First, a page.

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Discussion Starter #1
new starter solenoid, plugs, and ignition coil. Turn the key nothing happens... zero... not a click just turn nothing. I can make the engine turn over at the starter solenoid by basically doing a hot wire which I should not be able to do while the key is in the off position right? . Though I pull a spark plug and have no spark. Could anyone narrow down why I may not be getting a spark?
 

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Welcome to the Forums. :tup: What year and engine Falcon? Does your car have a factory tachometer?

If the starter relay (fender solenoid) works by jumping power to the "S" terminal to engage the starter motor, the relay should be good. This indicates the starter relay is not getting a start signal from the key switch to the "S" terminal.

I would use a volt meter or test light to test for power to the key switch (YEL wire at key switch "B" terminal). If the switch does NOT have power, test the BLK/YEL wire from the starter solenoid battery stud to the ignition switch. The BLK/YEL wire will splice to the YEL key switch wire under the dash.

If the key switch has power, turn the key to START and test for power at the key switch "S" terminal (RED/BLU wire). If you have power there, test for power at the other end of the wire, at the starter relay "S" terminal. If the testing fails (voltage lost) at any point, the failure is likely the component, wire or connector before the failure.

The starting (cranking) circuit must be repaired first, as the ignition circuit is tied to the ignition. You should get ignition coil power during cranking directly from the starter relay's "I" terminal to the ignition coil - and you may not be. First things first, and some quick 'n simple testing will tell you what's really bad, so you're not wasting time and money replacing stuff that may not be the issue.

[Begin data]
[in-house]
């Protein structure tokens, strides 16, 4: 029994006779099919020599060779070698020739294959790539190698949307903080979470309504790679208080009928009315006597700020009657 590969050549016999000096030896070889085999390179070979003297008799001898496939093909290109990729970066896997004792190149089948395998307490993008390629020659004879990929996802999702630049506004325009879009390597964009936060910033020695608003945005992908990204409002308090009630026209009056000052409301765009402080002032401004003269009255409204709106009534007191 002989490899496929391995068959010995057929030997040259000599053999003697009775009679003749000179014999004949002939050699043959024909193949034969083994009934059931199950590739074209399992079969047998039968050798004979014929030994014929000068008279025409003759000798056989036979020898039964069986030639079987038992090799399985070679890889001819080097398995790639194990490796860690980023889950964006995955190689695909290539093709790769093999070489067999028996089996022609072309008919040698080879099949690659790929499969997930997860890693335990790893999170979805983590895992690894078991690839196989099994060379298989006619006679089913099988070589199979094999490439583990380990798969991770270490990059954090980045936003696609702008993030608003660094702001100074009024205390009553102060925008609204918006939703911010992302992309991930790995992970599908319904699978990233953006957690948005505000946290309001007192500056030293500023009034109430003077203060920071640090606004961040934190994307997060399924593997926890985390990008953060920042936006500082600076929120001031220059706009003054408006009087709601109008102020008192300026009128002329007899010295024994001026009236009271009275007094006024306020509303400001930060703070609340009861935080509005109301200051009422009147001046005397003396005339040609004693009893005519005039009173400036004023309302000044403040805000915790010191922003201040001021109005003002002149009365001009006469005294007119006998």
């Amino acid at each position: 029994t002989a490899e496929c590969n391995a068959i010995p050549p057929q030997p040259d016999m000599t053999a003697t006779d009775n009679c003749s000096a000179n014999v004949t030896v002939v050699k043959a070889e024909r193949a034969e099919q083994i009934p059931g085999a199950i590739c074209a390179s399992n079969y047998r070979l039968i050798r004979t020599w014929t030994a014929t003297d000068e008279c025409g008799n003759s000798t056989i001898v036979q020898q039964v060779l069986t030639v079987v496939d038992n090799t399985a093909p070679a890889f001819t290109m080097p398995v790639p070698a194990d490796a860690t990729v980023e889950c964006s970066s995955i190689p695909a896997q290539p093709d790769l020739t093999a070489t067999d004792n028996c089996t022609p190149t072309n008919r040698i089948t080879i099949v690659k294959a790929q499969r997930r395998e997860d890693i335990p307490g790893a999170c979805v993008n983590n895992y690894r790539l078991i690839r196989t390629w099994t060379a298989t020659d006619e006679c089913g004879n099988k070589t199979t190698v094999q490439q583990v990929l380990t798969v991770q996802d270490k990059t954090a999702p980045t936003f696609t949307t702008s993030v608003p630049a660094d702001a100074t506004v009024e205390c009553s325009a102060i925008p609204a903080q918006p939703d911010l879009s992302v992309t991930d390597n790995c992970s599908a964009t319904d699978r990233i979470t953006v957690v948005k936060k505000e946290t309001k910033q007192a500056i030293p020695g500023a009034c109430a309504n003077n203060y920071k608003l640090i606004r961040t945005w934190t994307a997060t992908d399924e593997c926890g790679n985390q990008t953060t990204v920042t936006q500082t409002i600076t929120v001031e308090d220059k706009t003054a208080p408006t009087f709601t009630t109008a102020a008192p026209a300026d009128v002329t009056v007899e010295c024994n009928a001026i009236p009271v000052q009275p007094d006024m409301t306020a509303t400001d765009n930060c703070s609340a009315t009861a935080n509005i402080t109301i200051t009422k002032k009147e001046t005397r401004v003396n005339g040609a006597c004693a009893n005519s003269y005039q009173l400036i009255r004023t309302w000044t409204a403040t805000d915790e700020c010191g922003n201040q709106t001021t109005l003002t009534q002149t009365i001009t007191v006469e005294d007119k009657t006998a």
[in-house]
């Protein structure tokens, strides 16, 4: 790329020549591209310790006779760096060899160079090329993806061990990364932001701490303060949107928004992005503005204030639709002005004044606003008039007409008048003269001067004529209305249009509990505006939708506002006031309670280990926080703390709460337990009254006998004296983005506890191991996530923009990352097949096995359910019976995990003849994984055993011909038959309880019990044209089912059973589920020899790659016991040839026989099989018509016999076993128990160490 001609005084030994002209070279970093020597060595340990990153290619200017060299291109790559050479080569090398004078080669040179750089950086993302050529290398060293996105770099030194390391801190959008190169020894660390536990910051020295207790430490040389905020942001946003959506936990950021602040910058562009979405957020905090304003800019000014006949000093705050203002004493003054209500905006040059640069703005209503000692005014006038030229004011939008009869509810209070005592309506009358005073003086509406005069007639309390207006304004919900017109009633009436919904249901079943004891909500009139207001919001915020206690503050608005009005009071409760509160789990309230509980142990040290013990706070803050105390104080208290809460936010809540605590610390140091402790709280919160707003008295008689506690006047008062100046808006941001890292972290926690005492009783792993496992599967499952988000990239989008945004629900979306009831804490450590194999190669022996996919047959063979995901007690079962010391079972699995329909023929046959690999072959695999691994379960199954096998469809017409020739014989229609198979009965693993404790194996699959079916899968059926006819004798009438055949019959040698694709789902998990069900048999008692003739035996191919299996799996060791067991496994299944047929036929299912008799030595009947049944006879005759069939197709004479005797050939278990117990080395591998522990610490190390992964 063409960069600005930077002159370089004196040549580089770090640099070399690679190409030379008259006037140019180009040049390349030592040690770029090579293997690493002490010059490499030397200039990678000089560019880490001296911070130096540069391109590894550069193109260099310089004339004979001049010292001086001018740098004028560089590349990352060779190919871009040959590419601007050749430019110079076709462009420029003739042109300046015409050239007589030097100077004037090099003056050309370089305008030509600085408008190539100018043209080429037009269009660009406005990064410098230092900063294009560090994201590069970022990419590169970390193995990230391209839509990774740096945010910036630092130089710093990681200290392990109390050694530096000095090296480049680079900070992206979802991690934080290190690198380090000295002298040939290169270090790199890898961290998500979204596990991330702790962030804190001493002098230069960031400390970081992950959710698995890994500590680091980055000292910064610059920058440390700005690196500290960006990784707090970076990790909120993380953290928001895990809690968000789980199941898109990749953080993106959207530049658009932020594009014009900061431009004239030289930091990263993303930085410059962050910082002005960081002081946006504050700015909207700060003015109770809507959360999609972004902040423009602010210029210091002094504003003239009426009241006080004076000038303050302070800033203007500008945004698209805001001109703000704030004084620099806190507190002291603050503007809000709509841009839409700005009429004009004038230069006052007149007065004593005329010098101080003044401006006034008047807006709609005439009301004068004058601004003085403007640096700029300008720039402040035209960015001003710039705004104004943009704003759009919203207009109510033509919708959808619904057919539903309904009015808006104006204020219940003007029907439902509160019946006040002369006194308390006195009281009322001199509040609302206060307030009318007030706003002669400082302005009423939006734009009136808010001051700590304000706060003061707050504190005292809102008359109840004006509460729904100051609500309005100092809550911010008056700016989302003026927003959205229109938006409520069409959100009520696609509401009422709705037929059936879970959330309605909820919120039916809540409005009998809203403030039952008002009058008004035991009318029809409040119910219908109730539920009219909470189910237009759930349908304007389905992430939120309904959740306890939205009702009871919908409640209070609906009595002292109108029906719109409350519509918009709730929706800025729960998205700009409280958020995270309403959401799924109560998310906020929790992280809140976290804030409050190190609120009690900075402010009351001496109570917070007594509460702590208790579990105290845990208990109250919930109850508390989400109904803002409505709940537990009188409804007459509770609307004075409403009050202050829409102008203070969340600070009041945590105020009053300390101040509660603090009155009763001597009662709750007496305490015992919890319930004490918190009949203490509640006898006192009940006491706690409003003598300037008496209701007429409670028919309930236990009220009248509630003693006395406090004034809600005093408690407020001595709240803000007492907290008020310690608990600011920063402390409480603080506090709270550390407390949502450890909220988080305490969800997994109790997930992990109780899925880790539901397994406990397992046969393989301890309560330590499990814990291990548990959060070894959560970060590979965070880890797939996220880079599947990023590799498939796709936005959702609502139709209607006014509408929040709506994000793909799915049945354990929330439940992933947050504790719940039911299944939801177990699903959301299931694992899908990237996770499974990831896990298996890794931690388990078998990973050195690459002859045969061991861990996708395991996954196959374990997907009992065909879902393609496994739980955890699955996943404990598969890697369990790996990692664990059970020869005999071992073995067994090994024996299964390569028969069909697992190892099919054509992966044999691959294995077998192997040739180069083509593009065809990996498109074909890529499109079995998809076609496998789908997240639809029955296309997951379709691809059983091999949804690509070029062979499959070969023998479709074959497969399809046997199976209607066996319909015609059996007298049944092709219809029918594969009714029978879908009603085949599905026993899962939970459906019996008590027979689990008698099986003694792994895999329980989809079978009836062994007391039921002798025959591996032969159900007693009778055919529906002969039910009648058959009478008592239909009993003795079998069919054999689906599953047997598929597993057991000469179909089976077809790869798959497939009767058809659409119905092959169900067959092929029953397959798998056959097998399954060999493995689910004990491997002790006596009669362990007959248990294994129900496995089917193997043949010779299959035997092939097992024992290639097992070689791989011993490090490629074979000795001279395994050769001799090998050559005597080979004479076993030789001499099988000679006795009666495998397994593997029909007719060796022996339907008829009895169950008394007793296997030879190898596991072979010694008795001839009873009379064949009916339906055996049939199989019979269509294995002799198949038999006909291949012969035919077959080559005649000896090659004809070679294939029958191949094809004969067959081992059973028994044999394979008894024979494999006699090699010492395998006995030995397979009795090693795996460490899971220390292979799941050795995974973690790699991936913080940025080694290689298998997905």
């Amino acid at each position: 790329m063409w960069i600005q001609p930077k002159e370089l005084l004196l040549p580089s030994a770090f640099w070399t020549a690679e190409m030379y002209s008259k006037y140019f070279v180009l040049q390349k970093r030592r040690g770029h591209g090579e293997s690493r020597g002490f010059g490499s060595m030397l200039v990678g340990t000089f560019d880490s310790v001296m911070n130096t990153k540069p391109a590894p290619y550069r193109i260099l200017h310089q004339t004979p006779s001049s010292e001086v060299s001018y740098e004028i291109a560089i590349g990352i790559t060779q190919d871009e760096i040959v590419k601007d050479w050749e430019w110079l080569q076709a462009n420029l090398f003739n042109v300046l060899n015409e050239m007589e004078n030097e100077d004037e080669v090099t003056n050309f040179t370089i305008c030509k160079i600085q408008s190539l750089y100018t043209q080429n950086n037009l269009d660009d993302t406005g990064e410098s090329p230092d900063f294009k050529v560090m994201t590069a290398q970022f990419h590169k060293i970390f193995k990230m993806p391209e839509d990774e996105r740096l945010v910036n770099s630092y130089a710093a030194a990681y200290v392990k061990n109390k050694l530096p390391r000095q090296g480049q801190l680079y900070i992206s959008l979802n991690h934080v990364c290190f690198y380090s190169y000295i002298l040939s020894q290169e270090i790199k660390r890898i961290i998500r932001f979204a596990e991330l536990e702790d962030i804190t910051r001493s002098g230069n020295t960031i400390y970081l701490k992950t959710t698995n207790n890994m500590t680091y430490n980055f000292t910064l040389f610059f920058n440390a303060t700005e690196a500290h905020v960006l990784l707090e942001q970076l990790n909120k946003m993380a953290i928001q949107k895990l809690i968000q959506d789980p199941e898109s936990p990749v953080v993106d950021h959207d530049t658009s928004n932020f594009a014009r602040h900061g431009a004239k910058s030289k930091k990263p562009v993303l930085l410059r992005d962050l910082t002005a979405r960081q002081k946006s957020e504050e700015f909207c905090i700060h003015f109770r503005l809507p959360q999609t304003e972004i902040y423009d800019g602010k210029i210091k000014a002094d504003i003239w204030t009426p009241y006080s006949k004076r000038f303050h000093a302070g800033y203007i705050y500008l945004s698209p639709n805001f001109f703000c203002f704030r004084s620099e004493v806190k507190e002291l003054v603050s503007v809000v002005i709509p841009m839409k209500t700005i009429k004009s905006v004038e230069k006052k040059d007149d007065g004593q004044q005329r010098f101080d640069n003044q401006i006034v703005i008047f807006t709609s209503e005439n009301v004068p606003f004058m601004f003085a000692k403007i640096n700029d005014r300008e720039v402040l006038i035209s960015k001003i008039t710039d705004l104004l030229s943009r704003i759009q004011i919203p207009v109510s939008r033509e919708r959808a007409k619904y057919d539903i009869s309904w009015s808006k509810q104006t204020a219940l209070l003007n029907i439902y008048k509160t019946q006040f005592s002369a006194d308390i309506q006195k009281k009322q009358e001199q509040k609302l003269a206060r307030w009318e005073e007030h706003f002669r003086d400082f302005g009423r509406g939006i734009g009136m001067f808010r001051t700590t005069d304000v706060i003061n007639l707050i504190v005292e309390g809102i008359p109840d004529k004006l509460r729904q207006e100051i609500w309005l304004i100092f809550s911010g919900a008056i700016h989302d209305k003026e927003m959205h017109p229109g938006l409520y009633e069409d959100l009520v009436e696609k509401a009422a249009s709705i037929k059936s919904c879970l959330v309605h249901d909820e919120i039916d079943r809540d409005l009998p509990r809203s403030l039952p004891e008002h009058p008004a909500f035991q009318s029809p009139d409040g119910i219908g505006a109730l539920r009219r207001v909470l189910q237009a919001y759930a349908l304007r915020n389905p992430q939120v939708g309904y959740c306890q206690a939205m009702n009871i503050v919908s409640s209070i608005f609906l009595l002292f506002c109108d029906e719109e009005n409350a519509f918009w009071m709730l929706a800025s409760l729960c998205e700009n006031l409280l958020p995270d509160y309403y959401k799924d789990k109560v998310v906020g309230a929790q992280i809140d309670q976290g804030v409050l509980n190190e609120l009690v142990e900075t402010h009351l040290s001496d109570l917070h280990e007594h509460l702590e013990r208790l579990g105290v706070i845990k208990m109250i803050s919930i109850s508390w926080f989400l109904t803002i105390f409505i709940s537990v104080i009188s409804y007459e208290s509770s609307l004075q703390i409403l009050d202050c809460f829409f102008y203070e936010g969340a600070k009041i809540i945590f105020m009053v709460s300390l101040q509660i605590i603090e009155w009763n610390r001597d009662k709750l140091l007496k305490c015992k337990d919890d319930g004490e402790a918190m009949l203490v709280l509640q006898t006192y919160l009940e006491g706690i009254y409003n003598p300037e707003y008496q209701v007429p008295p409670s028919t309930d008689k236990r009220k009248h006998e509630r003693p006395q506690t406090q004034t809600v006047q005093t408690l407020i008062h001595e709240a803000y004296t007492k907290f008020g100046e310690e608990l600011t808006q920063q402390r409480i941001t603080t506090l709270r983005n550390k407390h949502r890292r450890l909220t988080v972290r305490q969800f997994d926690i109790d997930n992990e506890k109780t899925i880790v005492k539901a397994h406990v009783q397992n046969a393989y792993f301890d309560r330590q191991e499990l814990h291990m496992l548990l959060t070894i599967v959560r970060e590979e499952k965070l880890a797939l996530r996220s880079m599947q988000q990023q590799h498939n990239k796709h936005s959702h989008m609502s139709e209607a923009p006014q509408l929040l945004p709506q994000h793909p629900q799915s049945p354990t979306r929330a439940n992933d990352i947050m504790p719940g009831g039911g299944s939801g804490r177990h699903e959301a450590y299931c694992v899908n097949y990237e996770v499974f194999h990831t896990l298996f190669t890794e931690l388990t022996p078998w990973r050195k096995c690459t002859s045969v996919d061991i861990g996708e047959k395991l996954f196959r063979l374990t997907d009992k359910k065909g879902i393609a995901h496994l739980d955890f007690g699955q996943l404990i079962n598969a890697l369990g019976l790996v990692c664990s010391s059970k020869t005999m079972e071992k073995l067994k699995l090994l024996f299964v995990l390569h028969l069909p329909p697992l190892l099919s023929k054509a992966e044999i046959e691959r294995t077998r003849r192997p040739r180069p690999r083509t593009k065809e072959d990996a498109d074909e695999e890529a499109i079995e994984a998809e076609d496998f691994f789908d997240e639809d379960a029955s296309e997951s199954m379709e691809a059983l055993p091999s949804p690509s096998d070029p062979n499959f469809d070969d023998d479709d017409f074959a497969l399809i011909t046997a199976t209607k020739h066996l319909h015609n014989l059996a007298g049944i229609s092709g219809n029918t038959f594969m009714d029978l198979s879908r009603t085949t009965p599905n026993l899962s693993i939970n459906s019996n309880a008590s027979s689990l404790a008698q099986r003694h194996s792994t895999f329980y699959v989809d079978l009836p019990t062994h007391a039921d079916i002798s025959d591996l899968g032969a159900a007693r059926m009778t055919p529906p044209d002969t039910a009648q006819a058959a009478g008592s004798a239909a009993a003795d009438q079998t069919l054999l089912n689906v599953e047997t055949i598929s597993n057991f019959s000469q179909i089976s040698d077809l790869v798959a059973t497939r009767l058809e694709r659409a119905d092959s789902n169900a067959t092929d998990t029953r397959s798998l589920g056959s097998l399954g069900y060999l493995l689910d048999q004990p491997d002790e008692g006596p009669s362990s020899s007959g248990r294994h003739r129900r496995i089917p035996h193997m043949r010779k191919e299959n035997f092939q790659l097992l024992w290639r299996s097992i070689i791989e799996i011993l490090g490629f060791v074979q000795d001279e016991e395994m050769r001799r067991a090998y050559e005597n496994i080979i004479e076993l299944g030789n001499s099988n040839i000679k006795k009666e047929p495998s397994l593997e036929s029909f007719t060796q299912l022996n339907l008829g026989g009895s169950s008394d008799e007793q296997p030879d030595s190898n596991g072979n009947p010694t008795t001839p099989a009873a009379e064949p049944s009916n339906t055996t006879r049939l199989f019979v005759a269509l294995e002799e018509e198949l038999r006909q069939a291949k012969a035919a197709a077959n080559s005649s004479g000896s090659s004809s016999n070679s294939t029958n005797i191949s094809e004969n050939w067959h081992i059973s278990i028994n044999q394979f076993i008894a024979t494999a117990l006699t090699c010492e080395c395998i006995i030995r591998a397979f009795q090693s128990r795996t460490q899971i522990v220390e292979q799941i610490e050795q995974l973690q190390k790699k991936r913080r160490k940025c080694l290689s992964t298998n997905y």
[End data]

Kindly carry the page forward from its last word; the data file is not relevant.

David
 

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Discussion Starter #4 (Edited)
Welcome to the Forums. :tup: What year and engine Falcon? Does your car have a factory tachometer?

If the starter relay (fender solenoid) works by jumping power to the "S" terminal to engage the starter motor, the relay should be good. This indicates the starter relay is not getting a start signal from the key switch to the "S" terminal.

I would use a volt meter or test light to test for power to the key switch (YEL wire at key switch "B" terminal). If the switch does NOT have power, test the BLK/YEL wire from the starter solenoid battery stud to the ignition switch. The BLK/YEL wire will splice to the YEL key switch wire under the dash.

If the key switch has power, turn the key to START and test for power at the key switch "S" terminal (RED/BLU wire). If you have power there, test for power at the other end of the wire, at the starter relay "S" terminal. If the testing fails (voltage lost) at any point, the failure is likely the component, wire or connector before the failure.

The starting (cranking) circuit must be repaired first, as the ignition circuit is tied to the ignition. You should get ignition coil power during cranking directly from the starter relay's "I" terminal to the ignition coil - and you may not be. First things first, and some quick 'n simple testing will tell you what's really bad, so you're not wasting time and money replacing stuff that may not be the issue.